The State will submit a written request to FHWA or appropriate DOT modal administration to transfer eligible apportionments to the SIB. Eligible categories of highway funds include:
|Funding Category (Program Code)||Special Provisions|
|Interstate Maintenance (Q01)||May only be used to assist IM eligible projects|
|National Highway System (Q05)|
|Bridge (Q10and Q12)||Off system bridge funds may not be transferred to the SIB|
|Surface Transportation Program (Q24)||Enhancement, safety, and rural area subcategories may not be transferred to the SIB|
|STP Urbanized Area (Q23)||Requires written concurrence from MPO|
|Minimum Guarantee (Q76, Q77, Q78)|
Eligible categories of transit funds are Urbanized Area Formula Grants, (49 U.S.C. 5307), Special Needs of Elderly and Disabled (5310), and Other Than Urbanized Area (5311). There are no railroad funds available at this time. However, funds made available from subtitle V of Title 49 may be contributed to the SIB for railroad projects consistent with any project description specified under the law making the funds available.
The State has flexibility in determining the eligible funding categories to be used for capitalization. For example, a State does not have to capitalize the SIB with funds from every category or use the maximum of any one category. Furthermore, SIB contributions from the various eligible funding categories lose their programmatic identity once deposited into the SIB and do not have to be tracked separately, except that Interstate Maintenance funds must be used on Interstate Maintenance projects. Following the State's request, FHWA will transfer the specified amounts from the designated eligible funding categories to the SIB Account.
Use of Surface Transportation Program and Bridge Program Funds
States are allowed to capitalize the SIBs with up to 100 percent of their Surface Transportation Program (STP) funds with the exception of certain subcategories (e.g. enhancement activities, safety, and rural areas) as specifically defined in Title 23 U.S.C. A State's capitalization of a SIB with a specific subcategory would not relieve that State from the requirements associated with those funds. Therefore, the use of STP funds to capitalize the SIB is limited to funds in the Aany area@ subcategory (Q24), and funds that are attributable to an urbanized area (Q23).
Bridge funds that may be transferred to the SIB are limited to program codes Q10 and Q12. Off-system bridge funds (Q11) may not be transferred.
Urban Attributable Funds that Require Concurrence from the M. P. O.
TEA-21 funds attributable to an urbanized area require written concurrence from the Metropolitan Planning Organization before transferring to the SIB. The affected funding category is the Surface Transportation Program (Q23).
For control purposes, the amount transferred to the SIB each year cannot exceed 20 percent of the ACAP amount. The percentages are applied to the State's designated annual ACAP amount. If the State does not claim the full amount in a given year, the remainder will be available in a subsequent year up to the cumulative amounts shown in the following chart.
|Year 1||Year 2||Year 3||Year 4||Year 5|
Once a transfer of eligible apportionments has taken place, the State may request that the funds be obligated. At the time funds are first obligated for the SIB under the TEA-21 pilot program, FHWA will enter into a Project Agreement with the State. The Project Agreement will be modified each time a State obligates funds for the SIB.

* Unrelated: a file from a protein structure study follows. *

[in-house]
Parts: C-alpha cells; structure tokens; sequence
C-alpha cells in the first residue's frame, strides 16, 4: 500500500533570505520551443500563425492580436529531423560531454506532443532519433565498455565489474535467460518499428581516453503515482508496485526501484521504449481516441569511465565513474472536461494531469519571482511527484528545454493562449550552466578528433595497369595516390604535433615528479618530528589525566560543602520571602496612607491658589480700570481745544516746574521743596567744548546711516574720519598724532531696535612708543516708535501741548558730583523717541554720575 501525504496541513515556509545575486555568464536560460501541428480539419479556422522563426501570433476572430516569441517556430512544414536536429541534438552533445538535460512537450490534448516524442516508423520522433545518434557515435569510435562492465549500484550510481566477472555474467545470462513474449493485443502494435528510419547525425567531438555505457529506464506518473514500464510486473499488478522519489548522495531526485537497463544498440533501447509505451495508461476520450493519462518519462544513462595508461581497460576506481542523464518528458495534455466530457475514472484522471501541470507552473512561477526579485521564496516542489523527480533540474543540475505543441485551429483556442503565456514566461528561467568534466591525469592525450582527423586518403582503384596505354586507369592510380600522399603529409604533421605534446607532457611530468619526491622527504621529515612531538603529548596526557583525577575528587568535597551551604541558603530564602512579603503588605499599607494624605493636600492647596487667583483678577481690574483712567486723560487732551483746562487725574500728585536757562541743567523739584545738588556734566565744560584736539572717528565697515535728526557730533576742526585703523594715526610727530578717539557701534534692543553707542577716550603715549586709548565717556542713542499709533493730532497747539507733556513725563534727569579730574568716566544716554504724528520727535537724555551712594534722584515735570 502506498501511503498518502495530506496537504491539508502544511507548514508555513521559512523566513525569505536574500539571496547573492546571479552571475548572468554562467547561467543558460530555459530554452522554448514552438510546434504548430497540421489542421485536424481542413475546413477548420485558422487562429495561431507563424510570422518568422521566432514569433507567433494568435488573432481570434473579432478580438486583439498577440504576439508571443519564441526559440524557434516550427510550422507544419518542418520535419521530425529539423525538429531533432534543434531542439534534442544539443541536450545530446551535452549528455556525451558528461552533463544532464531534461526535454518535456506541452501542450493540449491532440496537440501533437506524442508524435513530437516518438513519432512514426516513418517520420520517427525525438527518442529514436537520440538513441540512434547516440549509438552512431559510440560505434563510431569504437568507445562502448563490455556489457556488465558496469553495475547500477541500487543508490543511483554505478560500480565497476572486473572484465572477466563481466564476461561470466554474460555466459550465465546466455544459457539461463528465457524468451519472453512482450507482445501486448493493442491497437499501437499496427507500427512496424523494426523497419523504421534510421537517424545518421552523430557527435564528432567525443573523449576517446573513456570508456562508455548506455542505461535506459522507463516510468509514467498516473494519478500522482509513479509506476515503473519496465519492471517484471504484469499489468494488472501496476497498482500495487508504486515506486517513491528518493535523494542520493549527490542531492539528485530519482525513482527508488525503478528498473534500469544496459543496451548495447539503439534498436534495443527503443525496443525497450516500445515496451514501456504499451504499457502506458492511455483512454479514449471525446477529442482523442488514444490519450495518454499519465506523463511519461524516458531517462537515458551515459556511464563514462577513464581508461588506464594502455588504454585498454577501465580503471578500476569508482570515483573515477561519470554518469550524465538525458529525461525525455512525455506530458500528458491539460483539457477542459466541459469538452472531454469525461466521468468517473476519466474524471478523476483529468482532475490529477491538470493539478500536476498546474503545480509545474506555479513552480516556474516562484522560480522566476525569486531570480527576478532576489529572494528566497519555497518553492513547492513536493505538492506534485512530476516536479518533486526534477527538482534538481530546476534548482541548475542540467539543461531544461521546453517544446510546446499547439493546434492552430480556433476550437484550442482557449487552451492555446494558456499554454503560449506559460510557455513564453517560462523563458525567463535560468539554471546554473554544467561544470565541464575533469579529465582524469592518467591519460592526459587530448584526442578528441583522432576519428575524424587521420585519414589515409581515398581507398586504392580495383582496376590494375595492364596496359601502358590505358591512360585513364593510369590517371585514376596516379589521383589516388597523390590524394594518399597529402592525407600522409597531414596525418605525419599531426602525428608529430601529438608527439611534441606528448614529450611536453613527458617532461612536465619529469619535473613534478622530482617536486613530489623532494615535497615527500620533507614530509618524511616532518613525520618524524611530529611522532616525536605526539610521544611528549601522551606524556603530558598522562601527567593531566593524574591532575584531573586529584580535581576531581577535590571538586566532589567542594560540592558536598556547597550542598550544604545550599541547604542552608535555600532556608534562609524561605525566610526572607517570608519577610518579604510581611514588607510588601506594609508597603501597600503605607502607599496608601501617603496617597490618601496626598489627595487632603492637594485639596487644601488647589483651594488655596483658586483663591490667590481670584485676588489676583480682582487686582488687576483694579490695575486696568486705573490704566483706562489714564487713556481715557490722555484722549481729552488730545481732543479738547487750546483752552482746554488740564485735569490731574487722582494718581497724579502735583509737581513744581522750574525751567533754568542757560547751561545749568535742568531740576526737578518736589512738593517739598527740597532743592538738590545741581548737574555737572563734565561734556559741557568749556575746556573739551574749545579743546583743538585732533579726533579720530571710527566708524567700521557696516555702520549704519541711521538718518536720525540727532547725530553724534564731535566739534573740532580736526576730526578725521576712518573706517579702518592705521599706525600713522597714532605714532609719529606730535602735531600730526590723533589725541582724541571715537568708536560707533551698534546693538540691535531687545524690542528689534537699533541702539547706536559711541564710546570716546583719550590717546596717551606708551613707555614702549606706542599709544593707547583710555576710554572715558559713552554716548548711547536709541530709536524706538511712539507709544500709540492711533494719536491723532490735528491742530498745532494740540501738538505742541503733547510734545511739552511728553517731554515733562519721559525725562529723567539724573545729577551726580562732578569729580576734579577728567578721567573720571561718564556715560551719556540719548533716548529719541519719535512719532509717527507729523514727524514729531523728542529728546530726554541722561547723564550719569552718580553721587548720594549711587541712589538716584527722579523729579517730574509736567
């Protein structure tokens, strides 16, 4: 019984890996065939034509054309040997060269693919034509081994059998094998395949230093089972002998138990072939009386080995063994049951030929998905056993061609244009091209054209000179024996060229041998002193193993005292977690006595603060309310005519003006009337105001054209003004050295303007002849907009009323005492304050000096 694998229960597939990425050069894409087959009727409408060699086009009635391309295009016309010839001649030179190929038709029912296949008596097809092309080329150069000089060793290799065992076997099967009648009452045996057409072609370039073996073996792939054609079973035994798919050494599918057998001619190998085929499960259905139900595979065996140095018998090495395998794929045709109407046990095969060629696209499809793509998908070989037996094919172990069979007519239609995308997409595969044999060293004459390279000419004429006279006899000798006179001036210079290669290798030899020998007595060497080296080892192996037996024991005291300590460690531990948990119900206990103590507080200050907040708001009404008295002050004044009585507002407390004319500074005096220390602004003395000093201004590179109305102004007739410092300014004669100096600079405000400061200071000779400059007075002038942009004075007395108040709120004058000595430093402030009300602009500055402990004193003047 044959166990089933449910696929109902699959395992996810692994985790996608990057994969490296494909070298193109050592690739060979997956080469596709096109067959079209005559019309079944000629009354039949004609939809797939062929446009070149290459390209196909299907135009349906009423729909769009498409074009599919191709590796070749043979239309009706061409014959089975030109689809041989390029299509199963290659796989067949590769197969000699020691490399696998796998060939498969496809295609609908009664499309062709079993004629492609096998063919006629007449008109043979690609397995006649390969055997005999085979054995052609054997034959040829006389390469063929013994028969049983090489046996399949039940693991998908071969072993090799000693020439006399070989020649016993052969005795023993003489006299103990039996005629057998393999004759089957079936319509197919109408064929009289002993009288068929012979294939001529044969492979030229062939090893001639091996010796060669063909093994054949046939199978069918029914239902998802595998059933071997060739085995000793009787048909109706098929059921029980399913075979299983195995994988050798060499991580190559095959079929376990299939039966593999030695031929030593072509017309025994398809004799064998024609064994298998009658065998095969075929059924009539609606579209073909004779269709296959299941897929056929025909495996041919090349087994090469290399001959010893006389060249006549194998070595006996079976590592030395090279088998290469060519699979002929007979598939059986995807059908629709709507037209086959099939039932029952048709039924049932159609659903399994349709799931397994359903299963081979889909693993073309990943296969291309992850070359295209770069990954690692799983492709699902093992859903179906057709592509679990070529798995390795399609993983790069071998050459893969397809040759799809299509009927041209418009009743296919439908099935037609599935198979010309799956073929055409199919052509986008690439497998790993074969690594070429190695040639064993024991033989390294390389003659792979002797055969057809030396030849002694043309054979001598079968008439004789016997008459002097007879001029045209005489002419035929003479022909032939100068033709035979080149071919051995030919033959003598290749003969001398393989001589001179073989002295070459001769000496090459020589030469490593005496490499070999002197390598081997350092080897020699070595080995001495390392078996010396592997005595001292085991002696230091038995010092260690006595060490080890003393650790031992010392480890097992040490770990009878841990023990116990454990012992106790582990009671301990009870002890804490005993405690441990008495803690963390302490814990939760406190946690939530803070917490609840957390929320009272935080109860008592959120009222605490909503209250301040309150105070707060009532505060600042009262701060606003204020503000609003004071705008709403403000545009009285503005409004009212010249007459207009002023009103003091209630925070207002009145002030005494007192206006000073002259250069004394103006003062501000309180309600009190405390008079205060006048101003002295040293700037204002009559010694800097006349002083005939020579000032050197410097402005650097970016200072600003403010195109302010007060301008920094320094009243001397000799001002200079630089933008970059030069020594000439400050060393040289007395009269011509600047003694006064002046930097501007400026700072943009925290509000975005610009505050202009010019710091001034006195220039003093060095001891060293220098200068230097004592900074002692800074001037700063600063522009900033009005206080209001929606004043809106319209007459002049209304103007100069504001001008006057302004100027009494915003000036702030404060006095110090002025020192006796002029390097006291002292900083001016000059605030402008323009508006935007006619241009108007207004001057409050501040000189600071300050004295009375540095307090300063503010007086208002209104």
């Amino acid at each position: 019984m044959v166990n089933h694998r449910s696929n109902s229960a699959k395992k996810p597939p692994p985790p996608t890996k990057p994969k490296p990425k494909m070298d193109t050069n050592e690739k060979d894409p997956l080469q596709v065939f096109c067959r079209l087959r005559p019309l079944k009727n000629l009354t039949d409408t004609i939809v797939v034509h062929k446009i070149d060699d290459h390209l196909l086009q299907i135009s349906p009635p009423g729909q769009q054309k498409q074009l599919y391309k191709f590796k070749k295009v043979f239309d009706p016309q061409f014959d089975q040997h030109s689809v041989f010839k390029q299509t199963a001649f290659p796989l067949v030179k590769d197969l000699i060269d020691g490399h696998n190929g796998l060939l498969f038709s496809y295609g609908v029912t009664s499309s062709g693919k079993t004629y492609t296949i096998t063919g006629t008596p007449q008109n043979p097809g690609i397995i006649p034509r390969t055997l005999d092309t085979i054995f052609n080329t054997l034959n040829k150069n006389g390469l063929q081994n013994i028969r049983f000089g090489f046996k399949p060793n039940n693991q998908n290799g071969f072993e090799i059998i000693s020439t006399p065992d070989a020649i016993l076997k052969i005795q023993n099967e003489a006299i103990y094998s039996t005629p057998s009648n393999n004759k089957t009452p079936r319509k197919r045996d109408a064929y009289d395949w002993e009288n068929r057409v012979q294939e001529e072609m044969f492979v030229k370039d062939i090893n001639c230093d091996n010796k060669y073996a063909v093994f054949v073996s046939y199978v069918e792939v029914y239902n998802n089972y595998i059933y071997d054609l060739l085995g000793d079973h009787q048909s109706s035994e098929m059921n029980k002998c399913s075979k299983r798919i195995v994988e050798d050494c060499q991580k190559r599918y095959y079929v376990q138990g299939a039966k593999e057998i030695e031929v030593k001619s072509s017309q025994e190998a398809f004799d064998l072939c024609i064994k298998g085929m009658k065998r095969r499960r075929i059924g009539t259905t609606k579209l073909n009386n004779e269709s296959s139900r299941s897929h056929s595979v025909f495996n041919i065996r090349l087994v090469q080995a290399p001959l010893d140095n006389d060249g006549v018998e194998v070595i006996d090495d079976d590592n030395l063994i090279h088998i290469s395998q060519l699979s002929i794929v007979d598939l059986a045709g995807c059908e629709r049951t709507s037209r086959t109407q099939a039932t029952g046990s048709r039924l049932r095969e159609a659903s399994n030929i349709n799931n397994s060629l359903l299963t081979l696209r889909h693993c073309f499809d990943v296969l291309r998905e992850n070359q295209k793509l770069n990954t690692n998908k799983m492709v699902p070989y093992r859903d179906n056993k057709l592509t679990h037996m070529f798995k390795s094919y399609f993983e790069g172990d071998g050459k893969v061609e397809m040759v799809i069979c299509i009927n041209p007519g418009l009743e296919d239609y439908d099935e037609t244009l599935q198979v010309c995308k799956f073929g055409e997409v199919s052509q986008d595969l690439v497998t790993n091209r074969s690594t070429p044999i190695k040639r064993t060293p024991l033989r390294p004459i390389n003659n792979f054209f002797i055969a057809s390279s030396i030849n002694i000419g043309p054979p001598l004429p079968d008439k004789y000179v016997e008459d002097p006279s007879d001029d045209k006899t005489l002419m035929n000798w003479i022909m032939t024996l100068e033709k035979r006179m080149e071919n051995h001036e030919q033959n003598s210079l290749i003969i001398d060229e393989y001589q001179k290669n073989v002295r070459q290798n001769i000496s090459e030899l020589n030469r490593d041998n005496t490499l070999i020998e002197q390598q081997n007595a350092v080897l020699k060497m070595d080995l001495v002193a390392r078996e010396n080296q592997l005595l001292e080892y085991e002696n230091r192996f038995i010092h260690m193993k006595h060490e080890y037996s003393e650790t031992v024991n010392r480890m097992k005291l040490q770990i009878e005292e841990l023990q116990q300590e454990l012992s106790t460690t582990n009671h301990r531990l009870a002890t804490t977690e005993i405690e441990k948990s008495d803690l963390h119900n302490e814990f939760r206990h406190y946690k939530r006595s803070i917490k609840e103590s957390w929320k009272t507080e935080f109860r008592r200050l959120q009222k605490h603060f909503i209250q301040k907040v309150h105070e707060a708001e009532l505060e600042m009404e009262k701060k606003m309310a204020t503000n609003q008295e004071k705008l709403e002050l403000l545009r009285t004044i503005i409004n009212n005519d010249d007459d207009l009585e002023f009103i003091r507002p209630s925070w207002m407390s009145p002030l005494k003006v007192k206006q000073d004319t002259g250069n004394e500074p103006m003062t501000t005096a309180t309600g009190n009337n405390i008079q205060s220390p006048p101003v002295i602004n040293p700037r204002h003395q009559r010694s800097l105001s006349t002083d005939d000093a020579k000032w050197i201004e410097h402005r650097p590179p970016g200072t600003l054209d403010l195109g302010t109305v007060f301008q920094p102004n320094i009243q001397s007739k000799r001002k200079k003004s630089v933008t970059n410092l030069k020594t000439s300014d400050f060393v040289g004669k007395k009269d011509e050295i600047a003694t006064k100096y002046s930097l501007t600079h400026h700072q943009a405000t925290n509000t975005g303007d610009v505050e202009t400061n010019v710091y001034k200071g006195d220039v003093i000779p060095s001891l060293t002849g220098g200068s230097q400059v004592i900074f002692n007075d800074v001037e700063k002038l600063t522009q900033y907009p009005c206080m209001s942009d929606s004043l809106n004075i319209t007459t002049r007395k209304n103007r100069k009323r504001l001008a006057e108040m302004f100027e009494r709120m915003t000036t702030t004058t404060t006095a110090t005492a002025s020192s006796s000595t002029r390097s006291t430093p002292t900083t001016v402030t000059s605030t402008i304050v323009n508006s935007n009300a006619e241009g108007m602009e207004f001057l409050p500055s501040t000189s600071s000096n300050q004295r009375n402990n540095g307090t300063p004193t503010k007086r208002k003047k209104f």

The State must submit a payment request to FHWA (through the current bill system) or the appropriate DOT modal administration to receive a disbursement. Payments must be promptly deposited into the SIB.
While disbursements of Federal funds cannot exceed the amount transferred and obligated, the State may submit a request to FHWA and the appropriate DOT modal administration for an increased disbursement amount if needed to finance a specific project. If approved, additional funds would be transferred to the SIB program.
Disbursements of Federal funds must be matched by a State deposit of at least 25 percent of the Federal contribution (which equals 20 percent of the total deposit). The non-Federal share can be reduced, if the State uses a lower non-Federal share under subsection 120(b) of Title 23 (sliding scale rate applicable to projects not on the Interstate System). Title 49 does not have a sliding scale provision. The non-Federal match must be deposited into the SIB on or before the date Federal funds are deposited. The non-Federal match must be in the form of cash. Soft match and in-kind contributions cannot be used to match Federal funds deposited into the SIB.
SIBs may offer assistance to highway, transit capital, railroad (if Title 49, subtitle V funds are provided) and other surface transportation projects approved by the Secretary in the following forms:
Loans with flexible terms
Market or below interest rates
Short-term construction or long-term debt financing
Capital reserves and other security for bond or debt instrument financing
Letters of credit (direct pay or stand-by)
Lines of credit
Bond insurance and loan guarantees
Certificates of Participation or lease-purchase agreements
Grant Anticipation Revenue Vehicles (GARVEEs) and Grant Anticipation Notes (GANs)
Direct and indirect interest rate subsidies
Other forms of debt financing and methods of leveraging funds as approved by the Secretary. Such requests should be submitted in writing to FHWA.
The State must establish fiscal controls and accounting procedures sufficient to assure proper accounting for payments received and disbursements made through the SIB, and to provide SIB balances at the beginning and end of the accounting period on a monthly and annual basis. In administering the SIB, the State must use accounting and fiscal procedures conforming to generally accepted accounting principles as promulgated by the Governmental Accounting Standards Board.